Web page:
Some of us remember the 1980s commercial that depicts a person frying an egg in a hot skillet. The narrator tells us that this is "your brain on drugs."
Get the picture?
That picture has remained in my mind for many years. Today, the war on drugs has taken a back seat to many other national concerns, but the reality of addiction continues to tear away at the fabric of our families and our culture.
We seem to have become a nation of complex addictions. Medicines meant to bring freedom from pain or anxiety morph into chemical treasures one can't live without.
Substances sold on the streets attract those of all income levels and races. Alcoholism still troubles us. It sits like a waiting imp at festive family gatherings and parties that begin with laughter but end in unpredictable places.
Even the Internet can be a snare that provides a constant, hungry companion that increasingly substitutes for human connection. And I can barely go one day without my sugar.
Breaking from an addiction is such a difficult thing to achieve, however, that it literally requires a life transformation. At a recent talk given at Bradford Health Services, a speaker, himself a veteran of recovery, used the patterns evident in his own life and researched data to paint a picture for us listeners of what it's like to experience the journey from dependency to freedom.
First, he explained that the brain begins to operate differently once its naturally balanced, regulated nature becomes disrupted. This disruption may come in the form of a first time experiment with a substance, a traumatic experience, or a very impactful occurrence in life.
The person's rational mind may begin to take a back seat to the emotional mind, which is seeking to re-regulate itself. The person craves some sort of substance to do this, and thus begins the cycle of addiction.
In order to break free, the use of the now famous 12 Steps has proven to be extremely effective. The person who follows each step has essentially chosen to go on a spiritual journey.
Our instructor gave us a very unique definition of spirituality, calling it "the quality and nature of the relationship one has with God, one's self, and others. Disease is what happens once we are separated from ourselves, God, and our fellow man. Separation occurs when what we believe and what we do are different."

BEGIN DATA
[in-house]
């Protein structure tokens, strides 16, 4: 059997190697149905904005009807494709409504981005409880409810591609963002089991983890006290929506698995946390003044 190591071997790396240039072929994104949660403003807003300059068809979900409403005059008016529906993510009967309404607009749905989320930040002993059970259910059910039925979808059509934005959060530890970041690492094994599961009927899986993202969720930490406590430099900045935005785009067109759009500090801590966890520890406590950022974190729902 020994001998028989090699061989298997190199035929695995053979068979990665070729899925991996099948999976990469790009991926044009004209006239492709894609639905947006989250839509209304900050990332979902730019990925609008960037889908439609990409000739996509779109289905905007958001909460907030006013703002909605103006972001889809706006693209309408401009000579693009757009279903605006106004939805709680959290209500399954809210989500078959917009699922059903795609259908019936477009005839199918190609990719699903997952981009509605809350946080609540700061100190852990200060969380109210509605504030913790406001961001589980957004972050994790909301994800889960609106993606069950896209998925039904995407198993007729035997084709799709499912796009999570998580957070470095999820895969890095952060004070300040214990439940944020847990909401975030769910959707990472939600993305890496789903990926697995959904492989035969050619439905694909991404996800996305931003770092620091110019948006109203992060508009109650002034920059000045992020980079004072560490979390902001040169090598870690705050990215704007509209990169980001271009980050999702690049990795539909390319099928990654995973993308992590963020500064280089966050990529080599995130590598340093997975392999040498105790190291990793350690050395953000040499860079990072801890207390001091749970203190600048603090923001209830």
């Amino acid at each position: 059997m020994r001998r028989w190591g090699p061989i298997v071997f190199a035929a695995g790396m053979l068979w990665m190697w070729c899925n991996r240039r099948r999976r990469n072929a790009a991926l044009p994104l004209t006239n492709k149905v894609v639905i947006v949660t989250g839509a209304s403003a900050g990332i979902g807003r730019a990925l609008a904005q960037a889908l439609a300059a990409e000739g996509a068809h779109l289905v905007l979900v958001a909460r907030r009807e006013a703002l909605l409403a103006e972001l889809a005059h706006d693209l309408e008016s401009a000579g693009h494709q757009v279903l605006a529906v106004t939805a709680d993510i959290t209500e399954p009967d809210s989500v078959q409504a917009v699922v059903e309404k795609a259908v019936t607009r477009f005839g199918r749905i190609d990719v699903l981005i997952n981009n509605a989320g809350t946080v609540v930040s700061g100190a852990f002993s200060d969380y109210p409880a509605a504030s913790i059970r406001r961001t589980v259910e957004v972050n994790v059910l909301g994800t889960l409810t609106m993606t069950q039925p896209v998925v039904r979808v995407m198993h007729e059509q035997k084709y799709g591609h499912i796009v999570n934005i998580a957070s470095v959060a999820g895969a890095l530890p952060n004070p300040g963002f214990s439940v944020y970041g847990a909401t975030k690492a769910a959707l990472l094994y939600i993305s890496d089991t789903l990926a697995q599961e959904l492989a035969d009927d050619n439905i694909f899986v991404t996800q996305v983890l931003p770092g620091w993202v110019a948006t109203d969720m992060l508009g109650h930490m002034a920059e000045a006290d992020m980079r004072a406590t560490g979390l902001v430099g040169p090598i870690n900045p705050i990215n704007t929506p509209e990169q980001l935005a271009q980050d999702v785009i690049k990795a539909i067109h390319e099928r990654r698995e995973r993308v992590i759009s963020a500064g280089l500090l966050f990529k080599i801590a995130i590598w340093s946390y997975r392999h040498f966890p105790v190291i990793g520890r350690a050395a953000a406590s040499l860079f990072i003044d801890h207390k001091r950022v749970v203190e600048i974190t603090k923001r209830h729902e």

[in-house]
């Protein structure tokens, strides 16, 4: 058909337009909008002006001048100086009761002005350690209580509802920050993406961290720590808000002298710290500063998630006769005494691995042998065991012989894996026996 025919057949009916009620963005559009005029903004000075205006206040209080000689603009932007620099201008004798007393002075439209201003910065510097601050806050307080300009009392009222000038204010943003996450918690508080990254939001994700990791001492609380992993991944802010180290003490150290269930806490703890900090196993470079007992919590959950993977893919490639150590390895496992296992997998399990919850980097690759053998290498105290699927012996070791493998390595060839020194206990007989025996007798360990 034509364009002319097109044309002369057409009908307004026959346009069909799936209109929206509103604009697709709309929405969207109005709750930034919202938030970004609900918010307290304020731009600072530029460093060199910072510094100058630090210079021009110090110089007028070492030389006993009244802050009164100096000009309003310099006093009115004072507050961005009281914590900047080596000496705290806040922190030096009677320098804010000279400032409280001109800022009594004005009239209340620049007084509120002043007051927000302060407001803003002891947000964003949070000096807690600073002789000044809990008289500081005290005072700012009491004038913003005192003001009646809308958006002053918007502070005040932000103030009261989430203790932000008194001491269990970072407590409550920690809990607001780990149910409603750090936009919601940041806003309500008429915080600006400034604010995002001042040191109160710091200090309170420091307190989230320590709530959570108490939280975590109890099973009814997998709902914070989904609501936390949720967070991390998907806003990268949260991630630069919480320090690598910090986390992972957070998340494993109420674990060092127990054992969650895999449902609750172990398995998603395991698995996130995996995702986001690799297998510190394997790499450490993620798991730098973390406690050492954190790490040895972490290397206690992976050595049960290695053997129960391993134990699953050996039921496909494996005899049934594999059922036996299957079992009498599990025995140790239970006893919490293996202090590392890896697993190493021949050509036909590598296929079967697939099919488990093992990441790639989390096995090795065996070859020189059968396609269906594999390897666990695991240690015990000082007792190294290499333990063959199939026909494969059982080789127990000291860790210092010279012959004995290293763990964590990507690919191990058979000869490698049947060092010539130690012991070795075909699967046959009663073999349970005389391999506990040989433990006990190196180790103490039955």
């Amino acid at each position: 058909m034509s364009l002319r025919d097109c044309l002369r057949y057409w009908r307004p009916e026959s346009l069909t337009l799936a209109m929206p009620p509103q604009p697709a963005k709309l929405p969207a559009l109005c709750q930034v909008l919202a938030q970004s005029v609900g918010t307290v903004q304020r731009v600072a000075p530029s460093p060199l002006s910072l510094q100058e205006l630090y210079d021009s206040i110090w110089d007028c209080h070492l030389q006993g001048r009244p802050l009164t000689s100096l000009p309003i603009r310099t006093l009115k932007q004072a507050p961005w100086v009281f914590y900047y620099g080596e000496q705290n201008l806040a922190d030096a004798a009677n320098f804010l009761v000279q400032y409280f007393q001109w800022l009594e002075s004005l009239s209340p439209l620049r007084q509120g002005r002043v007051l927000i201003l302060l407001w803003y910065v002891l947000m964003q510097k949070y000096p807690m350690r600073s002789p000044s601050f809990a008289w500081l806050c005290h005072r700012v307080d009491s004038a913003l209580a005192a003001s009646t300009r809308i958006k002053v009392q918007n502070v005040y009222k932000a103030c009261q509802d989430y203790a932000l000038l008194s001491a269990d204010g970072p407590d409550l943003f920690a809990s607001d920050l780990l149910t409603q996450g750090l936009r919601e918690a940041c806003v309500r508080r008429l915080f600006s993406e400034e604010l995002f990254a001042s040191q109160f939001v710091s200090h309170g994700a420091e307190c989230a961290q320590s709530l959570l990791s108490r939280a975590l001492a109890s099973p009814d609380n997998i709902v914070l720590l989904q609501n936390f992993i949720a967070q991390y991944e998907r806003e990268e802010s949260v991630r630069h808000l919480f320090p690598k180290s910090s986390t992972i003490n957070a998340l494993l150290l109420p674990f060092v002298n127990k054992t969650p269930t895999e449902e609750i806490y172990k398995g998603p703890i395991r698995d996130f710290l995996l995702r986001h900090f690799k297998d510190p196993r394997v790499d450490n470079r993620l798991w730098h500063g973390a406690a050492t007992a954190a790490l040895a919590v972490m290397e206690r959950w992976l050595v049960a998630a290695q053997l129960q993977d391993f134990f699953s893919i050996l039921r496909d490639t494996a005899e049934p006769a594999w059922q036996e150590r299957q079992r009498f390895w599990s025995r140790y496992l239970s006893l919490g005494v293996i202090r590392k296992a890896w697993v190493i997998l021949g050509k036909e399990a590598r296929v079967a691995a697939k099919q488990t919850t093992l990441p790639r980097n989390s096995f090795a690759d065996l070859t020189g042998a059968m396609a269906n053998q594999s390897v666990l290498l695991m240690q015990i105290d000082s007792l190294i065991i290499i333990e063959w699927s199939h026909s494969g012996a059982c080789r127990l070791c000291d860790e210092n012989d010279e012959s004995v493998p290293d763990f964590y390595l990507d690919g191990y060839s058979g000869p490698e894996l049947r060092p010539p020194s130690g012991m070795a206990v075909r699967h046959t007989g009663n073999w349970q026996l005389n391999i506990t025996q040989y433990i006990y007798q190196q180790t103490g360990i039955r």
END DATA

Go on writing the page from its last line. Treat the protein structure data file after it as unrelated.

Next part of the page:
Becoming an honest, authentic, humble person of integrity is the foundation from which true recovery grows. This transformation generally occurs within a caring community, along with a reliance on a power higher than oneself. Also, it requires a willingness to not just acknowledge mistakes, but to courageously and consistently right the wrongs in one's own life while reaching out to help others do the same.
The 12 Steps, summarized:
1. We admitted we were powerless over [our addiction] and that our lives had become unmanageable.
2. We came to believe that a Power greater than ourselves could restore us to sanity.
3. We made a decision to turn our will and lives over to the care of God as we understood Him.
4. We made a searching and fearless inventory of ourselves.
5. We admitted to God, ourselves, and to another human being the exact nature of our wrongs.
6. We were entirely ready to have God remove our character defects.
7. We humbly asked him to remove our shortcomings.
8. We made a list of all persons we'd harmed and were willing to make amends.
9. We made amends whenever possible, but not when it would hurt others.
10. We continued to take personal inventory and promptly admitted when we were wrong.
11. We sought God and the power to carry out his will through prayer and meditation.
12. Having had a spiritual awakening, we tried to carry this message to others and practice them in all our affairs.
Tabi Upton, MA-lpc is a counselor and free lance writer. Email her at firstname.lastname@example.org.